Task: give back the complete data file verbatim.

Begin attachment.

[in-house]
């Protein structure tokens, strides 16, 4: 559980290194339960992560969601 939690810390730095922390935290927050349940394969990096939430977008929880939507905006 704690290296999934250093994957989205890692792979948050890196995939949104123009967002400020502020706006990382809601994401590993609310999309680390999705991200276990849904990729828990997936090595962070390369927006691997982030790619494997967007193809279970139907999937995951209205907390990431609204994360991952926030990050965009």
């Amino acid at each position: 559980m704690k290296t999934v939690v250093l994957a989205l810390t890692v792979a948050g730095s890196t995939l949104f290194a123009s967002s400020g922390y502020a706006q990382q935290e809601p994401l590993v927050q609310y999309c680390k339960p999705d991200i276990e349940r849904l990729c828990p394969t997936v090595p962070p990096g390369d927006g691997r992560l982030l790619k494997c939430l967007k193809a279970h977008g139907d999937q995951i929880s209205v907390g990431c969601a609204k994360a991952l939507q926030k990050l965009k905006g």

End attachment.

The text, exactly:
[in-house]
């Protein structure tokens, strides 16, 4: 559980290194339960992560969601 939690810390730095922390935290927050349940394969990096939430977008929880939507905006 704690290296999934250093994957989205890692792979948050890196995939949104123009967002400020502020706006990382809601994401590993609310999309680390999705991200276990849904990729828990997936090595962070390369927006691997982030790619494997967007193809279970139907999937995951209205907390990431609204994360991952926030990050965009």
């Amino acid at each position: 559980m704690k290296t999934v939690v250093l994957a989205l810390t890692v792979a948050g730095s890196t995939l949104f290194a123009s967002s400020g922390y502020a706006q990382q935290e809601p994401l590993v927050q609310y999309c680390k339960p999705d991200i276990e349940r849904l990729c828990p394969t997936v090595p962070p990096g390369d927006g691997r992560l982030l790619k494997c939430l967007k193809a279970h977008g139907d999937q995951i929880s209205v907390g990431c969601a609204k994360a991952l939507q926030k990050l965009k905006g």